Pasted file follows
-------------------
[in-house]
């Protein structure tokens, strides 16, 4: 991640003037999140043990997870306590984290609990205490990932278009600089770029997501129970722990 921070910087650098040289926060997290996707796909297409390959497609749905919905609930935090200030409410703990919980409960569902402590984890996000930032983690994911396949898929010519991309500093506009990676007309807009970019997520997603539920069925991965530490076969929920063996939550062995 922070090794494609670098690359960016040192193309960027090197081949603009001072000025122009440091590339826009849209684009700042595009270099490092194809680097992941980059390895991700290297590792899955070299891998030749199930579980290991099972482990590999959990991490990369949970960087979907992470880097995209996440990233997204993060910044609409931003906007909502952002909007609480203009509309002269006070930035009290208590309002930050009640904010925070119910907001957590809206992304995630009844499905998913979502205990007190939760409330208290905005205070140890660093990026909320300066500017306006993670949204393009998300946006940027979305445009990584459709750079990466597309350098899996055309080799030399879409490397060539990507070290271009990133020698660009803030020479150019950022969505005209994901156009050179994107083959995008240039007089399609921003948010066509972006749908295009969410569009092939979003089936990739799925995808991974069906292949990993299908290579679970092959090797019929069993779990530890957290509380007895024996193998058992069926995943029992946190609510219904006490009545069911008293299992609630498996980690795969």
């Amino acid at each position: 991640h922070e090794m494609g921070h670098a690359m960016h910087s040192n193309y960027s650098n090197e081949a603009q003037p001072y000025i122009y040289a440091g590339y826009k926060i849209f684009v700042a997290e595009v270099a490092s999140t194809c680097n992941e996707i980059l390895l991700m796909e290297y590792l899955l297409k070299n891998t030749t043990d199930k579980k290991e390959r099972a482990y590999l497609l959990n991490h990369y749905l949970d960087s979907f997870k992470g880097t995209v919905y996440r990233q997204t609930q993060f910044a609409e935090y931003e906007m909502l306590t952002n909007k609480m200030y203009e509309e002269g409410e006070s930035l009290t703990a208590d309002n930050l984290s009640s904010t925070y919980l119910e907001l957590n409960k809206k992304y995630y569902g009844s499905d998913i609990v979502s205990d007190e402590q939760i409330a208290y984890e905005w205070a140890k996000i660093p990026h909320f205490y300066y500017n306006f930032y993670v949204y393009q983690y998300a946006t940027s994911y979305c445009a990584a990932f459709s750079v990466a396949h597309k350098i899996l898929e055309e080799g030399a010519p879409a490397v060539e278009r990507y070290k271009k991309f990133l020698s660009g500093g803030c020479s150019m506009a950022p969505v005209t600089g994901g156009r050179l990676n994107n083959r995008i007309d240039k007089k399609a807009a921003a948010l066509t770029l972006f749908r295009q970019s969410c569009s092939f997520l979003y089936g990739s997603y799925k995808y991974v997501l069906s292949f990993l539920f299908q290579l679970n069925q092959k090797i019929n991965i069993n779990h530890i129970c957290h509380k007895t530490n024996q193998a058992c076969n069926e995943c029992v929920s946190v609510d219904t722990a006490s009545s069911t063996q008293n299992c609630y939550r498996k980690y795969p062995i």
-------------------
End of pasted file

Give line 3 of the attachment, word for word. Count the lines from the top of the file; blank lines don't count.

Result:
């Amino acid at each position: 991640h922070e090794m494609g921070h670098a690359m960016h910087s040192n193309y960027s650098n090197e081949a603009q003037p001072y000025i122009y040289a440091g590339y826009k926060i849209f684009v700042a997290e595009v270099a490092s999140t194809c680097n992941e996707i980059l390895l991700m796909e290297y590792l899955l297409k070299n891998t030749t043990d199930k579980k290991e390959r099972a482990y590999l497609l959990n991490h990369y749905l949970d960087s979907f997870k992470g880097t995209v919905y996440r990233q997204t609930q993060f910044a609409e935090y931003e906007m909502l306590t952002n909007k609480m200030y203009e509309e002269g409410e006070s930035l009290t703990a208590d309002n930050l984290s009640s904010t925070y919980l119910e907001l957590n409960k809206k992304y995630y569902g009844s499905d998913i609990v979502s205990d007190e402590q939760i409330a208290y984890e905005w205070a140890k996000i660093p990026h909320f205490y300066y500017n306006f930032y993670v949204y393009q983690y998300a946006t940027s994911y979305c445009a990584a990932f459709s750079v990466a396949h597309k350098i899996l898929e055309e080799g030399a010519p879409a490397v060539e278009r990507y070290k271009k991309f990133l020698s660009g500093g803030c020479s150019m506009a950022p969505v005209t600089g994901g156009r050179l990676n994107n083959r995008i007309d240039k007089k399609a807009a921003a948010l066509t770029l972006f749908r295009q970019s969410c569009s092939f997520l979003y089936g990739s997603y799925k995808y991974v997501l069906s292949f990993l539920f299908q290579l679970n069925q092959k090797i019929n991965i069993n779990h530890i129970c957290h509380k007895t530490n024996q193998a058992c076969n069926e995943c029992v929920s946190v609510d219904t722990a006490s009545s069911t063996q008293n299992c609630y939550r498996k980690y795969p062995i």